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Respiratory Disease and Public Health

Respiratory Disease and Public Health

As the world becomes increasingly more urban, the global burden of respiratory disease becomes more and more of a community concern. 

Just over 65 million people worldwide are living with chronic obstructive pulmonary disease (COPD), upwards of 235 million are living with asthma, and nearly 4 million people die prematurely as a result of complications from chronic respiratory conditions, making it the third leading cause of death. The death rate is especially concerning in developing and industrializing countries, where infants and young children are the most vulnerable to developing respiratory complications. Asthma is especially brutal on young kids living in urban environments, and accounts for 30 percent of all pediatric hospitalizations. The death toll from chronic respiratory illness is intrinsically linked with structural lack of access to ailing communities. This means that necessary immunizations, medicine, and healthcare providers are unfortunately inaccessible to the most vulnerable populations. 

As you may have surmised already, respiratory diseases are not a monolith. Several branching diseases all fit under the umbrella of ‘respiratory disease’ and contribute to the severity of the public health impact. The most common and chronic examples of respiratory diseases include COPD and asthma as were mentioned briefly above, but also acute respiratory infections, tuberculosis, and lung cancer. Each disease is associated with differing symptoms, though often there are overlaps. For asbestosis and silica-related lung disease, dyspnea and a dry, rattling cough are common. With lung cancers and mesothelioma, chest pain, unexplained weight loss, fatigue, and painful coughs can all be indicators of disease. With something like pleural plaques on the lung tissue, symptoms are often not overtly present or relatively benign, so they may only be diagnosed after a radiology exam. 

But how are people contracting these lung conditions in the first place, and why are incidences of chronic respiratory illnesses increasing

As with most chronic diseases that have proliferated in the 20th and 21st centuries, an expansion of industry is a leading factor. First and foremost, growing industrial centers in and on the outskirts of populated cities expose everyone in a wide radius to air pollution. It has been shown time and time again that people living in densely populated, heavily industrial city centers often have the largest burden of respiratory disease in a given population.

Occupational exposure to hazardous material in manufacturing, office buildings, and even hospitals can also contribute significantly to chronic lung disease. Though there are far more workplace regulations in place now than at the turn of the 20th century, lingering damage can occur upwards of 30 years after initial exposure. The heyday of asbestos usage in construction continues to haunt people living with mesothelioma and asbestosis today, even long after regulations required most buildings to be gutted or cordoned off for asbestos contamination. 

Industrial particulates that contribute to chronic lung disease incidence include the off-gassing from the mixing of detergent solutions, soluble gases like sulfur dioxide and chlorine, chemicals involved in food and grain processing, cotton textile processing in unventilated environments, latex in healthcare settings, as well as repeated exposure to ammonia, ozone, arsenic, epoxy adhesives and paints, silica from stone-cutting and drilling, ionizing radiation, and contact with fungus or mold.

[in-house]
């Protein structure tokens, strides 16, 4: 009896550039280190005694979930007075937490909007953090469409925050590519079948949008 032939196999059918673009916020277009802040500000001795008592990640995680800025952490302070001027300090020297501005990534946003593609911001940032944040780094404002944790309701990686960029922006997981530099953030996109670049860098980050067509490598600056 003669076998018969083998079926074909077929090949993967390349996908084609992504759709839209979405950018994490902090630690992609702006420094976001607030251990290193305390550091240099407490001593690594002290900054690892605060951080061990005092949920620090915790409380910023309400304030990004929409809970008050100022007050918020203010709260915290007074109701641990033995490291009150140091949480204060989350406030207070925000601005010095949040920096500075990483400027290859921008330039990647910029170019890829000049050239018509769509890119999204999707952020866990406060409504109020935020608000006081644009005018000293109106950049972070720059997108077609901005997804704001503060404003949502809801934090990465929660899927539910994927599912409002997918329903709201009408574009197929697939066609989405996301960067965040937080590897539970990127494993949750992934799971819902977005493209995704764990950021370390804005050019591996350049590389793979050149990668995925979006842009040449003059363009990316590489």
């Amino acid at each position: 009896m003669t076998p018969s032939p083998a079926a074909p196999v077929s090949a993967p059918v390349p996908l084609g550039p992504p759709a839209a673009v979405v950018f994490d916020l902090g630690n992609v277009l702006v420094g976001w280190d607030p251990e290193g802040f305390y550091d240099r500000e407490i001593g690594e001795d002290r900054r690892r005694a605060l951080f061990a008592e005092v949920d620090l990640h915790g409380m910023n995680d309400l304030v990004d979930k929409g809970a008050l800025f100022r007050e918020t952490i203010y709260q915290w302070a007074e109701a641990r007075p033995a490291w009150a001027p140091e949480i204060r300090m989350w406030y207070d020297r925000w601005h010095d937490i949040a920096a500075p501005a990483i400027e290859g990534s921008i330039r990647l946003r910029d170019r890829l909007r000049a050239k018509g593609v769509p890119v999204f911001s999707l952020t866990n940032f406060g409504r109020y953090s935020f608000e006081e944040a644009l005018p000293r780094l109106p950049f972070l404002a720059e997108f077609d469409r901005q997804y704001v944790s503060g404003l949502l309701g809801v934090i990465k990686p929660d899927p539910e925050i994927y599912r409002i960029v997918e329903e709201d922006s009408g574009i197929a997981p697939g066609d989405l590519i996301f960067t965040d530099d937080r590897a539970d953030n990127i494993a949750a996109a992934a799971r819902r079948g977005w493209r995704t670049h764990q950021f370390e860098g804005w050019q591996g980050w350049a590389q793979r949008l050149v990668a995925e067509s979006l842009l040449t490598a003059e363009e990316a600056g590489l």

It’s not only workplace and environmental particulates that are of public concern, though. Even in domestic living spaces--where people spend a majority of their time--polluted air is an issue. This is an especially pressing problem in rural and poorer areas, where heating and cooking rely on burning wood, coal, and other kinds of biomass. Inefficient stoves leak polluted hearth air into the home and can slowly choke out someone’s healthy lung tissue if exposure remains consistent. The health risks related to domestic pollution are expounded in communities where women are traditionally expected to remain in the home, and also in environments where it is typically colder year-round and therefore requires extensive fuel-burning to keep living quarters warm. 

While it might seem like a challenging situation, reducing airborne particulate is possible. Occupational exposure has lowered dramatically over the years, with protective masks, isolation apparel, and wetting down surfaces continually in the instance of stone-working professions, where airborne silica can be deadly otherwise. For indoor air pollution, many communities have supported subsidized donations to impoverished households, replacing inefficient heating fixtures for cleaner-burning alternatives. Pushing to support regulations that require local industry to emit at or below established safe particulate limits will also go a long way towards ensuring clean air in urban environments. And all this is heartening news, because when the air is clean, our lung health--and quality of life--will see dramatic improvements.



Respiratory Disease Associated with Community Air Pollution:

Occupational Respiratory Diseases:

Interstitial lung disease guideline:

A measure of quality of life for clinical trials in chronic lung disease:

Asbestos-Related Lung Disease:

Respiratory Diseases:

The Global Burden of Respiratory Disease:

Respiratory health effects of indoor air pollution: